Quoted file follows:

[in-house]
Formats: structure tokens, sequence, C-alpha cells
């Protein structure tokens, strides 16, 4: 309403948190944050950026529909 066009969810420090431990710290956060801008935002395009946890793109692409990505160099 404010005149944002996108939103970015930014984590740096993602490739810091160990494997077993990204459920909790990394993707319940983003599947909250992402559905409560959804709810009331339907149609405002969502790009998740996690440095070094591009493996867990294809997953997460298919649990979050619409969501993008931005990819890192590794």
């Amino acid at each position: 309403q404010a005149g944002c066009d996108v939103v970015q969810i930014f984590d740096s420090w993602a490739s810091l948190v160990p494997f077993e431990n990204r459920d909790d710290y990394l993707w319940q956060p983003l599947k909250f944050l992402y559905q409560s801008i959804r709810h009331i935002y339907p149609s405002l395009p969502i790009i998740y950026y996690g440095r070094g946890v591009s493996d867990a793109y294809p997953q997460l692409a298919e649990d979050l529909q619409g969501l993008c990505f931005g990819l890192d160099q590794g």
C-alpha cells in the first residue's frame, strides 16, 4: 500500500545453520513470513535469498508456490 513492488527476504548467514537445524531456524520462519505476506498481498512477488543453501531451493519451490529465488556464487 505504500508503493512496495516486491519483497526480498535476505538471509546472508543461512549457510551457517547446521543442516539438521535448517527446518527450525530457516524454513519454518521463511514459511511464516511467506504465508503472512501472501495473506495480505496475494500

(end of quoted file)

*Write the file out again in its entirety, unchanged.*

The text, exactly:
[in-house]
Formats: structure tokens, sequence, C-alpha cells
């Protein structure tokens, strides 16, 4: 309403948190944050950026529909 066009969810420090431990710290956060801008935002395009946890793109692409990505160099 404010005149944002996108939103970015930014984590740096993602490739810091160990494997077993990204459920909790990394993707319940983003599947909250992402559905409560959804709810009331339907149609405002969502790009998740996690440095070094591009493996867990294809997953997460298919649990979050619409969501993008931005990819890192590794």
């Amino acid at each position: 309403q404010a005149g944002c066009d996108v939103v970015q969810i930014f984590d740096s420090w993602a490739s810091l948190v160990p494997f077993e431990n990204r459920d909790d710290y990394l993707w319940q956060p983003l599947k909250f944050l992402y559905q409560s801008i959804r709810h009331i935002y339907p149609s405002l395009p969502i790009i998740y950026y996690g440095r070094g946890v591009s493996d867990a793109y294809p997953q997460l692409a298919e649990d979050l529909q619409g969501l993008c990505f931005g990819l890192d160099q590794g």
C-alpha cells in the first residue's frame, strides 16, 4: 500500500545453520513470513535469498508456490 513492488527476504548467514537445524531456524520462519505476506498481498512477488543453501531451493519451490529465488556464487 505504500508503493512496495516486491519483497526480498535476505538471509546472508543461512549457510551457517547446521543442516539438521535448517527446518527450525530457516524454513519454518521463511514459511511464516511467506504465508503472512501472501495473506495480505496475494500